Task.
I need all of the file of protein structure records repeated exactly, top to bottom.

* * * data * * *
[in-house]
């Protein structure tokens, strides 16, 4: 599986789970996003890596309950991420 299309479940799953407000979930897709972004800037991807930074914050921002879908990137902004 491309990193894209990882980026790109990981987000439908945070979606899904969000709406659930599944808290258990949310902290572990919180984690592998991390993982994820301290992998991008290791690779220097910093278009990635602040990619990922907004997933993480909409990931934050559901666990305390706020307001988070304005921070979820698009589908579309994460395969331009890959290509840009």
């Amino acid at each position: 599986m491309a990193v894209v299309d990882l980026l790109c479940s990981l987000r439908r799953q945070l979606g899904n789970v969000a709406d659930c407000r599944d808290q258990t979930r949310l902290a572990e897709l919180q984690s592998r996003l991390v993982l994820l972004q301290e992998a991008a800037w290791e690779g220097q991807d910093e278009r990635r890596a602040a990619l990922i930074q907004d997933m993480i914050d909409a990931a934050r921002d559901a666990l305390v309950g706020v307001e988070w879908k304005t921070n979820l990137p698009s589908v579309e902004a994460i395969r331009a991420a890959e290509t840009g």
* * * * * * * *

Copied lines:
[in-house]
């Protein structure tokens, strides 16, 4: 599986789970996003890596309950991420 299309479940799953407000979930897709972004800037991807930074914050921002879908990137902004 491309990193894209990882980026790109990981987000439908945070979606899904969000709406659930599944808290258990949310902290572990919180984690592998991390993982994820301290992998991008290791690779220097910093278009990635602040990619990922907004997933993480909409990931934050559901666990305390706020307001988070304005921070979820698009589908579309994460395969331009890959290509840009």
């Amino acid at each position: 599986m491309a990193v894209v299309d990882l980026l790109c479940s990981l987000r439908r799953q945070l979606g899904n789970v969000a709406d659930c407000r599944d808290q258990t979930r949310l902290a572990e897709l919180q984690s592998r996003l991390v993982l994820l972004q301290e992998a991008a800037w290791e690779g220097q991807d910093e278009r990635r890596a602040a990619l990922i930074q907004d997933m993480i914050d909409a990931a934050r921002d559901a666990l305390v309950g706020v307001e988070w879908k304005t921070n979820l990137p698009s589908v579309e902004a994460i395969r331009a991420a890959e290509t840009g």